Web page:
forward to. We don't know the exact number of people who have been wounded on either side, but reports of dozens on both sides. The Turkish local officials coming out and saying that a lot of the people who were wounded were wounded while they tried to flee out of buildings, and in the case of one man, jumping out, out of a window and being injured that way.

We are still hearing from people who are down in the Turkish resort town of Bodrum that they are camping out on the streets waiting because not only did they experience this initial very, very strong earthquake of 6.7, but they have been feeling after shock after aftershock and they're too nervous to go back inside into these buildings.

Once again, this is a lot of tourism happens in this area. And a lot of the people there now are mulling over whether or not to cut their vacations short and getting back on flights to go back to loved ones in other parts of the Turkey, George.

HOWELL: What more, two questions, quite frankly. What more do you know about the extent of injuries there? Do we know anything more with people that are being rushed to hospital that are being treated? And also, what more do we know about the extent of the damage? Because many of these are older buildings. Curious to know how badly some of these buildings have been damaged in this earthquake.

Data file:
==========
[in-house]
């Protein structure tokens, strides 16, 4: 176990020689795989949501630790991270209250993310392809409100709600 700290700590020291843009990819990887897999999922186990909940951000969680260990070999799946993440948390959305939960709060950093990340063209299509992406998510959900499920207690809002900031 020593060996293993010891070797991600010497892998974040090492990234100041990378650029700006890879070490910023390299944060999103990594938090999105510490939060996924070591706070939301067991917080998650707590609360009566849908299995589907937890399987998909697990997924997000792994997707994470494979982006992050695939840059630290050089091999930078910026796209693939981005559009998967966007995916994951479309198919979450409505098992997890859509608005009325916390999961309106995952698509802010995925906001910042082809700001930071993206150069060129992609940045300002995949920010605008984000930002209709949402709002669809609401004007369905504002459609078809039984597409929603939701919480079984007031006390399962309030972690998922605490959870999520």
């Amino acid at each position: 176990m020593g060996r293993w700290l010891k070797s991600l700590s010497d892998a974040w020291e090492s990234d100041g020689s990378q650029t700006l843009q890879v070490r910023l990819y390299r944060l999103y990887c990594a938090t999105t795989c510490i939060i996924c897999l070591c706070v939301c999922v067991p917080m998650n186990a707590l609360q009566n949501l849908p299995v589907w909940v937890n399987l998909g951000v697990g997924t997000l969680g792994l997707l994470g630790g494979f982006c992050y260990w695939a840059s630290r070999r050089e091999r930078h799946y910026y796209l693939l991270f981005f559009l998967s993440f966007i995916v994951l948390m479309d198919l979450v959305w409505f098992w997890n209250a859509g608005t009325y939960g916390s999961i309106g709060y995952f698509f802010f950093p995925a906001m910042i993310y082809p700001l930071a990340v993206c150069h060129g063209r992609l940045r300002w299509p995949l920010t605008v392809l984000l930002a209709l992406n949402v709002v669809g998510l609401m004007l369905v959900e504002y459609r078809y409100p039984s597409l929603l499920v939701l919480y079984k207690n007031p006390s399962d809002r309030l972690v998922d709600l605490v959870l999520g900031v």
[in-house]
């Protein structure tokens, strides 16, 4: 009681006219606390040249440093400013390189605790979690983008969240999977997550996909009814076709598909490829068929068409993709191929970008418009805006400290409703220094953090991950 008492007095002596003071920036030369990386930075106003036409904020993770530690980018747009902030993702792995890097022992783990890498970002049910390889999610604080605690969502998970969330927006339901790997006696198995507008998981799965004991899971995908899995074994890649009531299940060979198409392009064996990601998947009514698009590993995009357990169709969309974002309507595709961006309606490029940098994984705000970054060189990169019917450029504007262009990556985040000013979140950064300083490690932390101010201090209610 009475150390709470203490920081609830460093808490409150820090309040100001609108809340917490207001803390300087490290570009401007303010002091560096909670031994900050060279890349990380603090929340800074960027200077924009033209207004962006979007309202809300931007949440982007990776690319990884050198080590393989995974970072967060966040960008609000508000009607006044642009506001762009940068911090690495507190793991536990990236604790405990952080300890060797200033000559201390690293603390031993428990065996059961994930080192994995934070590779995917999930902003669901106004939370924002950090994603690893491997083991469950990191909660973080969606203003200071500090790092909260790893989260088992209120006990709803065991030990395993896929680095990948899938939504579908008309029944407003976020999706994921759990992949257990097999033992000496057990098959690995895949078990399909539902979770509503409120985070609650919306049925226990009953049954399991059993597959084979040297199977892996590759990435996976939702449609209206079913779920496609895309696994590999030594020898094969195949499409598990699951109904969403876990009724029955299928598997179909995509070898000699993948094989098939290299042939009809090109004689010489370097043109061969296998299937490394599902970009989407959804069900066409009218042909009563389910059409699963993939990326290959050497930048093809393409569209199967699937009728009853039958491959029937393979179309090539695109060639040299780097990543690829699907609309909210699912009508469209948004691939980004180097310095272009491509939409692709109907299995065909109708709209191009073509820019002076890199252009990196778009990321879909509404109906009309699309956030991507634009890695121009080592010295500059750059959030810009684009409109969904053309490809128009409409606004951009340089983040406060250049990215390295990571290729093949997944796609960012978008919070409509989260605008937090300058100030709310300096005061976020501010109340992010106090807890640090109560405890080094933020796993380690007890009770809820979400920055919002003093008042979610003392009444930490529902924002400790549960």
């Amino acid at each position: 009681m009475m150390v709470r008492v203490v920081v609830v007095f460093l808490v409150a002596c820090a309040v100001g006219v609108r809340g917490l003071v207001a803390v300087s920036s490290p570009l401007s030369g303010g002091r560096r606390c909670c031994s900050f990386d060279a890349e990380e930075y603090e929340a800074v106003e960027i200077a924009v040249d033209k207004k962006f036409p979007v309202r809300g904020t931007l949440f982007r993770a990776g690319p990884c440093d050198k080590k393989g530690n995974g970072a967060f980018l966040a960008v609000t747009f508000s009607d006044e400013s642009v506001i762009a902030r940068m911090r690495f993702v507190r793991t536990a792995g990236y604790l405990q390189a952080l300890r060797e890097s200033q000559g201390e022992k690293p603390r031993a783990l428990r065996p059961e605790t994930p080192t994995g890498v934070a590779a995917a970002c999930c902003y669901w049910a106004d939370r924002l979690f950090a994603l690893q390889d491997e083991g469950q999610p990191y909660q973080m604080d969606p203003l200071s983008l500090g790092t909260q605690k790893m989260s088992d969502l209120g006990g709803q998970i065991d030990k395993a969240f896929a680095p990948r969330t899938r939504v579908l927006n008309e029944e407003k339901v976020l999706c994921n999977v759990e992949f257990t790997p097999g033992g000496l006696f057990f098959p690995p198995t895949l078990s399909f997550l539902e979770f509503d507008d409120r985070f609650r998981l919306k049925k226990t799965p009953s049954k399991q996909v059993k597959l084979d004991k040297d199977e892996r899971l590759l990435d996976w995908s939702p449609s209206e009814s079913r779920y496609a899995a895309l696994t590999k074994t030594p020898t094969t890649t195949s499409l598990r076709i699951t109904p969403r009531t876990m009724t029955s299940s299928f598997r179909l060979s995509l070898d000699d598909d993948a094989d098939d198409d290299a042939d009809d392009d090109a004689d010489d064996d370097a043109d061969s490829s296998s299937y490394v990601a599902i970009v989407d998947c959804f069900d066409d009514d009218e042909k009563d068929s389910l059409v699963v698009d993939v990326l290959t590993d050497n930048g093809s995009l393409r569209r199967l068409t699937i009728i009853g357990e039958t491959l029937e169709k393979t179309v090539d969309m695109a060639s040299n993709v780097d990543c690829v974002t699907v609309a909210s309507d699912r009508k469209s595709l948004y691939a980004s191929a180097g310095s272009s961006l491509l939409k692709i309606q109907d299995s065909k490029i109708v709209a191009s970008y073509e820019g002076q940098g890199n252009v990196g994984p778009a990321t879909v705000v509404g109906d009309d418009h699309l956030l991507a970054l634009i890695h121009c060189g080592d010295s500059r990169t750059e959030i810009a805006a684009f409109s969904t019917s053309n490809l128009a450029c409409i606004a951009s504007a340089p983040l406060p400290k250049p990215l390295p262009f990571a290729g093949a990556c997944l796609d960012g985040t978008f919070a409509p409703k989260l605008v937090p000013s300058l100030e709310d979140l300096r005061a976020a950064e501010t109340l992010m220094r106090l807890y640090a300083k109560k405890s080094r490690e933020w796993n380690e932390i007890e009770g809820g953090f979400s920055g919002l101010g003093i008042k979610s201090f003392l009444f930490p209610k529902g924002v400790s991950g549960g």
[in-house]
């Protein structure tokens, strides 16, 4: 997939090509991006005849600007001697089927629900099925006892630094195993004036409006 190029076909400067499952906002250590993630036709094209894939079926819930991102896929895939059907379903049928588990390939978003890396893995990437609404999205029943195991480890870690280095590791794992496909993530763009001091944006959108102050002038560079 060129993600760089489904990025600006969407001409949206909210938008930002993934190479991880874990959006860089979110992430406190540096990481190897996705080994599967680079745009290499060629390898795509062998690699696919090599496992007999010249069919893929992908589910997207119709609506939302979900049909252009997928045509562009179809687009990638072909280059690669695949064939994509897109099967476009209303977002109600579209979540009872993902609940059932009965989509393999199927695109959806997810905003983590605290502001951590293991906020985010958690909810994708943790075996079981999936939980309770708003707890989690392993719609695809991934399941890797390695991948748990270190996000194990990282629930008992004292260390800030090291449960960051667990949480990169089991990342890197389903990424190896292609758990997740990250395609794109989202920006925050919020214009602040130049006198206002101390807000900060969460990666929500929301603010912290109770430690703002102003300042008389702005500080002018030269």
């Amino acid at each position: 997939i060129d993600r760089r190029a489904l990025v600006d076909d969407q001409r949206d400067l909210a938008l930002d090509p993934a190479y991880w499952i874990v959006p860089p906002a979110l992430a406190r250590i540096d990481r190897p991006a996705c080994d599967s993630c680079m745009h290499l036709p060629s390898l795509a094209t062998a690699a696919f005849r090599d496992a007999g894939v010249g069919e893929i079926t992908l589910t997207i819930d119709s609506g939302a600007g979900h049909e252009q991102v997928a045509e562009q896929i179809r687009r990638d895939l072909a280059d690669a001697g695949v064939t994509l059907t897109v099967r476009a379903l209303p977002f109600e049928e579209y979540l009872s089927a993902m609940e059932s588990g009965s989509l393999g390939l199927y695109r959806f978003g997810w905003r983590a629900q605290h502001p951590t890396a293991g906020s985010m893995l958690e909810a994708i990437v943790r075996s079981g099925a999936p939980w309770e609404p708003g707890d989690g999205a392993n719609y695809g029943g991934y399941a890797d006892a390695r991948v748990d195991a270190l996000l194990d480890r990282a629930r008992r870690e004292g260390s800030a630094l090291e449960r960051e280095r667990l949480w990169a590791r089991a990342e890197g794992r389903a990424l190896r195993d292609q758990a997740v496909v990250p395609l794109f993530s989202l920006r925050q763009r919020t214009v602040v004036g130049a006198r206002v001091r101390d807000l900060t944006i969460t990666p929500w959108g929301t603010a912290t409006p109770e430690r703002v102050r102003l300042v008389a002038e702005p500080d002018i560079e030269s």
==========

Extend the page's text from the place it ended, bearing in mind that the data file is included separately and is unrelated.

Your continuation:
TUYSUZ: Again, we don't know the exact number of people who have been wounded but we are hearing from the Greek side that five people are being rushed to hospitals on bigger islands, the island of Kos is a small one. Three of those people are in critical condition and, in fact, one of the people that is wounded has already apparently had both of his legs amputated, so a very sad story there.

In terms of the damage, on the Turkish side we heard a local official come out and say that there are structural damages to some of the older buildings, but one case stands out in particular which is the main minaret of a mosque in Bodrum took some structural damage sending stones flying out around it.

Rescue workers have cordoned that part off and are keeping people away from it to make sure that no one else gets injured, especially with all of these aftershocks taking place afterwards, George.